13. Another interesting thing about the OMB memo is that it assumes that agencies have been following, and will now continue to follow, SBA's regulations regarding parity between the HUBZone and SDVOSB programs: There is no acknowledgement that the FAR gives priority to HUBZone set-asides over SDVOSB set-asides and sole source actions. This raises the question: If a contracting officer intended to ignore the HUBZone priority in the FAR, wouldn't they be required to obtain approval of a FAR deviation?
  14. You are a Government contracting officer and you are negotiating a cost-plus-fixed-fee contract for research work and have come to an agreement with the contractor on the following elements of his cost proposal: Estimated Cost (excluding FCCOM): $1,000,000 Facilities Capital Cost of Money (FCCOM): $ 10,000 What is the statutory maximum fee (in dollars) that you can agree to under this contract? A. $150,000 B. $151,500 Here is a relevant excerpt from FAR 15.404-4( c ) that may help you answer the question:
  15. Try requesting it through the agency's FOIA office.
  16. VA Junior CO, The terms "Fixed-price", "cost-reimbursement", "time-and-materials", etc. are used to describe a contract's pricing arrangement. The terms "definite quantity", "requirements" and "indefinite quantity" are used to describe a contract's delivery arrangement. A contract's delivery arrangement and its pricing arrangement are two different, unrelated, aspects of the contract. Let's say you have a baseball. The baseball is white. The baseball is round. Both are true statements about the baseball, but they describe different aspects of the baseball--one statement describes its color, the other its shape. So, you could have a contract with a fixed-price pricing arrangement and an indefinite delivery arrangement (i.e., Definite quantity, requirements, IDIQ) and you could have another contract with a fixed-price pricing arrangement and a definite delivery arrangement. This would be like having one round ball that was white and another round ball that was black.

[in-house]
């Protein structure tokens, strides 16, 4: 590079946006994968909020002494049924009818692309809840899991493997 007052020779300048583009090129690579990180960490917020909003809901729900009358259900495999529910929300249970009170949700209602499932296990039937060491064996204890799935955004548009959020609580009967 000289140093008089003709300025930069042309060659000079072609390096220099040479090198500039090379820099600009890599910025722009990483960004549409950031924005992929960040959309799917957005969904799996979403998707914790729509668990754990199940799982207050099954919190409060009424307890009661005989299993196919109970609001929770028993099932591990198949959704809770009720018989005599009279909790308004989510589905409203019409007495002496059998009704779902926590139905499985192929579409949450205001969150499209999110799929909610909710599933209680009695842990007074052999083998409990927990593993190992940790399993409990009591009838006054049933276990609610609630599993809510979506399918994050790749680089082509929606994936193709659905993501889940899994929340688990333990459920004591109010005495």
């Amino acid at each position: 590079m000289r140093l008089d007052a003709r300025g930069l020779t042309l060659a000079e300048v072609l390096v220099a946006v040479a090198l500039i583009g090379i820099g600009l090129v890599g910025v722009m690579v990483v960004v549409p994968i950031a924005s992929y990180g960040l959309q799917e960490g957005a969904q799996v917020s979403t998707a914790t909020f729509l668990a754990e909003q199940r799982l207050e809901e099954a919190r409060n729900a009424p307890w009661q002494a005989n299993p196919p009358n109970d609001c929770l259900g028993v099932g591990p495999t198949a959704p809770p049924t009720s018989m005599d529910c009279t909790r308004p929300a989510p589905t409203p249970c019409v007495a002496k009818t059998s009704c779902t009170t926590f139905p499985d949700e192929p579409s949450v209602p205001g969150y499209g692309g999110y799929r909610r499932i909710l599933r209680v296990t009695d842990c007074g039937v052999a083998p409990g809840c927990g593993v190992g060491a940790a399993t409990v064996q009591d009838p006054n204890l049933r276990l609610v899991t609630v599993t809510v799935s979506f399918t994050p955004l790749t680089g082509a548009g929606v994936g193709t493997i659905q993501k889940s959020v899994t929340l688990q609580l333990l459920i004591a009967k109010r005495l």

17. NptAcq, Why do you say that the estimates were faulty? Did the estimator fail to consider reasonably available information when making the estimates? Did they miscalculate something? Or is it more accurate to say that the costs turned out to be higher than what the Government reasonably expected them to be when they made the estimate?
  18. Vern, Part of the reconsideration states the following: Are you saying that GAO should defer to an implementing agency's interpretation of a statute even if that interpretation is unreasonable?
  19. Desparado, What mistake do you think the GAO made?
  20. RIR, You should know that such practices (recording obligations for changes based on the mere anticipation of changes) violate the Recording Statute (31 USC 1501). I suggest you read the following DoD IG reports: http://www.dodig.mil/Audit/reports/fy09/09-025.pdf http://www.dodig.mil/Audit/reports/fy08/08-083.pdf
  21. TAP, Under the FSS program, GSA awards indefinite quantity contracts (FAR 38.101(a)). The consideration in such contracts is the Government's promise to order a minimum quantity in exchange for the contractor's promise to deliver the supplies or perform the services when ordered to by the Government up to the contract maximum (assuming orders are placed in accordance with the Ordering, Indefinite Quantity, and Order Limtations clauses). The contractor also promises to abide by the terms and conditions of the contract. According to Carl Culham, a frequent contributor to this forum, the following clause is contained in a number of FSS contracts: I'll quote Vern to explain the consideration in this arrangement:
  22. TAP, You are doing the same thing the GAO did--asserting that, in general, BPAs are not contracts and supporting your assertion by referencing things that are true about FAR Part 13 BPAs, but not necessarily true about FAR Part 8 BPAs. Have you been paying attention to this thread? If you think that FAR Part 8 BPAs are not contracts, per se, then please explain the contractual elements that they lack. I recommend that you read the thread that I referenced in my initial post.
  23. So the original contract obligates funds for change orders that haven't been issued yet? Let me guess, you are contracting for ship repair?